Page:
This little incident outside the gate of number 6 signals the closed door hearing by video conference from this place of witnesses in the Kabuga trial. The trial is being held 6,500 kilometres away as the crow flies, in The Hague, capital of the Netherlands. Evoking Kabuga’s failing health, an MICT officer at the Kigali office had told Justice Info a week earlier that: "We are waiting to see if he will recover and thus have confirmation that the trial will resume on February 14, with witnesses from Kigali, who should give their testimony by video conference, behind closed doors. Only the witnesses will be in the room, with technicians. Even we, the staff of the Mechanism, will not have access.”

Porte d'entrée et garde devant le bâtiment de l'antenne du MTPI à Kigali (Rwanda)
In front of the very discreet and highly protected branch of the "Mechanism" in Kigali, the capital of Rwanda. © Liberty Irakoze

"We have not provided a room"

But how, then, can one follow the trial? "We have not provided a room where people can follow the hearings. Here we are closed, we do not give free access to the public," explained the officer, who wished to remain anonymous. To overcome this restriction, this person adds, a link has been created on the website of the Mechanism to allow people, wherever they are, to follow the trial in real time. As for the testimony of witnesses, the first ones went to The Hague, the next ones to Arusha, and this time, "it will be here (Kigali), but under the conditions that I said," explained the officer.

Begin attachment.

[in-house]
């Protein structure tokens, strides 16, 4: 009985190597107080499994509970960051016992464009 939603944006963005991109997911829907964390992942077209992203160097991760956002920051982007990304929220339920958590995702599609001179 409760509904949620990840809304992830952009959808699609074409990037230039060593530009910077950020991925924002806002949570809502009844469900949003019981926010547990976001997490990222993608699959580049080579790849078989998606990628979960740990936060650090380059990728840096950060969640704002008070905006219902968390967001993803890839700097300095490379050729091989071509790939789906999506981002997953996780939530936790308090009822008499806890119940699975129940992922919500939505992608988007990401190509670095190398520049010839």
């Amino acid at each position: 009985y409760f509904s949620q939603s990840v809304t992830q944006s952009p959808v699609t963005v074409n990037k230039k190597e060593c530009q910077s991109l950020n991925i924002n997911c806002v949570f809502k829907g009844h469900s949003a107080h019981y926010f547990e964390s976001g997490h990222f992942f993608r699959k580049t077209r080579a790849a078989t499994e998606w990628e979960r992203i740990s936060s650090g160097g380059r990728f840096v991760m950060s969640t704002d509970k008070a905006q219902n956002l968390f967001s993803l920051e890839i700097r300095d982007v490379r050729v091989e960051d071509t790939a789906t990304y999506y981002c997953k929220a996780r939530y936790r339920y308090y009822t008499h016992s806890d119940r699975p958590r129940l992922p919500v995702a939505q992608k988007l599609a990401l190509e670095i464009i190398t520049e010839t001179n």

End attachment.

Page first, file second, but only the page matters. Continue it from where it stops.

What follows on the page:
As for traffic on the MICT website for the Kabuga trial, the MICT external relations office in Arusha estimates that "there were more than 5,000 separate streams for the opening statements on September 29 and 30”. According to the same source, for the regular sessions there were between 1,000 and 1,200 unique feeds per week on average. This does not take into account, adds the MICT, people watching in groups, for example in classrooms or other institutions.

"It's postponed to Valentine's Day"

On a platform of journalists from different Rwandan media, reporters covering international trials keep asking the same question: "Will the Kabuga trial finally resume?" Always jovial and joking, the journalist-host of this forum, Gérard Manzi, is the right man to soften the blow. "The old man is still hiding, even today. It’s postponed to Valentine's Day!" he says ironically. Indeed there were postponements one after the other in early 2023. The trial was initially scheduled to re-start on January 31, then February 7, and then on Valentine’s Day, February 14.